As much as Saturday’s game between the Nashville Predators and Chicago Blackhawks was significant in terms of the Western Conference standings, it also had the feel of a battle between their respective fan bases to see which could pump up the volume more.
Both sides were well represented among the sellout crowd at Bridgestone Arena. And both sides had plenty to cheer.
Ultimately, it was the majority — those who rooted for the home team — that went away disappointed. Nashville’s spirited rally from a four-goal deficit produced an all too brief moment of euphoria. Chicago quickly responded and sent the Predators to a 5-4 defeat in the final regular-season meeting between the teams.
“It was a weird game,” defenseman Ryan Suter, who tied his career-high with three assists, said. “It was pretty intense. The fans were nuts. It was a loud game.
“When they scored it was almost like we scored because they had a lot of fans in the building.”
The teams combined for 10 power plays and four power-play goals. Both had runs of four consecutive goals and rarely was the score tied. It was 0-0 for just the first 3:25 of the contest and 4-4 for just 69 seconds after Nashville climbed out of the hole it dug for itself.
Defenseman Brent Seabrook broke the second deadlock and put Chicago on top for good when he scored with 11:41 to play.
“It takes a lot out of you to come back from 4-0,” center David Legwand said. “If you give a good team a 4-0 lead it’s tough. We had our chances to win the hockey game, and we didn’t.”
The Predators did not make their run all at once. It happened in two quick bursts.
Shea Weber scored twice, which gave him 19 for the season and tied him with Ottawa’s Erik Karlsson for the league lead among defensemen.
He got first just 49 seconds after Martin Erat finally put the Predators on the board. It came at 10:18 of the second period with a relatively soft shot from just inside the blue line.
The second was a more traditional blast from the point with 12:50 remaining and tied it at 4-4. Just 2:32 earlier, Alexander Radulov’s highlight-reel goal, in which he split two defenseman and beat goalie Corey Crawford with a backhand up high, made it a one-goal game.
"What a hockey game," Crawford said. "It was crazy. We're up by four and you dont want to give that away. But great job by our guys not to panic and fall apart after they came back.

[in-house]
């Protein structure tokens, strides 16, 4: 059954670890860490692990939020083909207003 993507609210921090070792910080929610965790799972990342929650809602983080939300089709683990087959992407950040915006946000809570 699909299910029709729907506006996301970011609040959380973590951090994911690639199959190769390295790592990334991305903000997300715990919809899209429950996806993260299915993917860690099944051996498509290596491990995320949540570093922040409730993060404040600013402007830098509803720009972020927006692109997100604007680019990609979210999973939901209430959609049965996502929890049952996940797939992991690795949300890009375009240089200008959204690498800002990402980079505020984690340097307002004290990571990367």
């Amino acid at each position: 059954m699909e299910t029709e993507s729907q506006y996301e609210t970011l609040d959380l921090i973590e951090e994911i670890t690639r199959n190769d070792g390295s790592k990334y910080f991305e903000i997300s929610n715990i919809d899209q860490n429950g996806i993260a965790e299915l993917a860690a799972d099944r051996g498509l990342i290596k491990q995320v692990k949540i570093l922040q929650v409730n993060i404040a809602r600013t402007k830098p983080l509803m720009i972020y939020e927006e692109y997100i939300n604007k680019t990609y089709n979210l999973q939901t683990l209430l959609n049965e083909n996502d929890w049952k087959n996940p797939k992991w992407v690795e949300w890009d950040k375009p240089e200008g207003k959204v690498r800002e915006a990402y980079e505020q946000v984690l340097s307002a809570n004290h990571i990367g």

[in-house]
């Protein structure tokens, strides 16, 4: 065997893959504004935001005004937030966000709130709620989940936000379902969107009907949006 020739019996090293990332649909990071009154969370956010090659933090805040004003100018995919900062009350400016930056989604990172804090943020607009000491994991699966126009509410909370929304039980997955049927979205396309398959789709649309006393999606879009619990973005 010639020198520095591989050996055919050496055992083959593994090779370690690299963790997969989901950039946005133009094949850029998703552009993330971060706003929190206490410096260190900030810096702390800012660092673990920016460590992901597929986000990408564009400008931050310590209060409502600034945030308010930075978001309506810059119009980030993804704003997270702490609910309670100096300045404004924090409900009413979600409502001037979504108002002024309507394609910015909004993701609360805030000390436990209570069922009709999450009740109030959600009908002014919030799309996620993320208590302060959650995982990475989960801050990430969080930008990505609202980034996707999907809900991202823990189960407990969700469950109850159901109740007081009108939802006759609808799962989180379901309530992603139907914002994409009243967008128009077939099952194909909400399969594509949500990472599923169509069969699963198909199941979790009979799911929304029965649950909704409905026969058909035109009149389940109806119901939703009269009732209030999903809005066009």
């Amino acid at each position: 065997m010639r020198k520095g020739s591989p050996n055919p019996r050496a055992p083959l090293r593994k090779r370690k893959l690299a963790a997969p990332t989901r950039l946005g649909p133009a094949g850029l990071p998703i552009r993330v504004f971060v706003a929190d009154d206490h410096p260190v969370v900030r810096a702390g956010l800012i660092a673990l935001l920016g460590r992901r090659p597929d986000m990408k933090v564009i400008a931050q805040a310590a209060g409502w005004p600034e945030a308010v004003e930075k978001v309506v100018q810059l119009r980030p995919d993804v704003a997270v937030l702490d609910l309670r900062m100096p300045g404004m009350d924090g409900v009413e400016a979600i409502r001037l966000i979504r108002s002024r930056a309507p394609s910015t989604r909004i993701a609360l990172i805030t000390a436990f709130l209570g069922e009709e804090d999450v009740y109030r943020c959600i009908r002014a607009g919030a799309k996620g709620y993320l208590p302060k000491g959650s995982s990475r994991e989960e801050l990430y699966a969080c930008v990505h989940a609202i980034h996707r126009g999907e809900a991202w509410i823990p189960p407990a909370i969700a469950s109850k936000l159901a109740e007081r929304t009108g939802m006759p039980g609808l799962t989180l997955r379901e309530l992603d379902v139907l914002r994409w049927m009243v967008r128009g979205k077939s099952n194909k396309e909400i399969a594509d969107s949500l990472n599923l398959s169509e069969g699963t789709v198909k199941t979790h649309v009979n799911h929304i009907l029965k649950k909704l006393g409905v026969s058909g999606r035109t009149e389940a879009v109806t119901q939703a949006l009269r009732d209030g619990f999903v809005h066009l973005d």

"... That was just a good hockey game."
All told, it took the Predators just under 19 minutes to erase the four-goal lead that Chicago built over the first 28:35 of the contest.
“We knew if we got that third one we had a chance to win it,” Suter said. “Obviously, when the other team comes back you get a little tight so we knew that would happen to them. We were able to tie it up, we just weren’t able to finish it off or take it to overtime.”
When all was said and done, the Predators remained alone in fourth place in the West but were just one point ahead of both Detroit, which has a game in hand, and Chicago.
“I thought we showed great character coming back,” coach Barry Trotz said. “When you’re looking at the scoreboard and you’re down four [goals] … and you get it to 4-4 you want to make sure you get a point.”
• Nashville was shorthanded six times and allowed two power-play goals. None of its previous 10 games had more than six power plays by the Predators and their opponents combined.
“I don’t agree with all the calls but there’s nothing I can do about it,” Trotz said.
• David Legwand became the first player to record 500 career points for Nashville when he had the assist on Weber’s second goal.
“Hopefully we’ll get the 501st win … and get to the 100-point barrier and move forward from there,” Legwand said.
• Trotz was recognized during a first-period timeout for his 500th career victory, which he recorded a night earlier in the Predators’ 4-1 victory at Detroit.
• With his three assists, Suter set career-highs for assists (39) and points (46) in a season. Defenseman Kevin Klein also set a career-high in points (19) with an assist on Radulov’s goal.